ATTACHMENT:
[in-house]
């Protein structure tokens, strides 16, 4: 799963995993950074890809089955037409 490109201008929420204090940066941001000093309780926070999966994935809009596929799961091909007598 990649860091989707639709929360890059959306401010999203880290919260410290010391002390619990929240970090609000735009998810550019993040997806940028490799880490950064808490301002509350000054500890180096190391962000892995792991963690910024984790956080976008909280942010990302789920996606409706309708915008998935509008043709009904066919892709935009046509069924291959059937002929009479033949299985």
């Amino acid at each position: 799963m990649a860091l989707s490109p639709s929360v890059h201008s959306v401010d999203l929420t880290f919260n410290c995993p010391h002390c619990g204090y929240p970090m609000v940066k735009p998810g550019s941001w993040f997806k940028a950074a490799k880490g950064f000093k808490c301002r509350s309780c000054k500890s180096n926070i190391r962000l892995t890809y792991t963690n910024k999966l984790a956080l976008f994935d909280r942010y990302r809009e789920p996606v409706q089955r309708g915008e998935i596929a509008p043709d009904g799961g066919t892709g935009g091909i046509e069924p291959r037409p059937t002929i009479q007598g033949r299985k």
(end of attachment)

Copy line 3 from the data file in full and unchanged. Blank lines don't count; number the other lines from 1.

């Amino acid at each position: 799963m990649a860091l989707s490109p639709s929360v890059h201008s959306v401010d999203l929420t880290f919260n410290c995993p010391h002390c619990g204090y929240p970090m609000v940066k735009p998810g550019s941001w993040f997806k940028a950074a490799k880490g950064f000093k808490c301002r509350s309780c000054k500890s180096n926070i190391r962000l892995t890809y792991t963690n910024k999966l984790a956080l976008f994935d909280r942010y990302r809009e789920p996606v409706q089955r309708g915008e998935i596929a509008p043709d009904g799961g066919t892709g935009g091909i046509e069924p291959r037409p059937t002929i009479q007598g033949r299985k």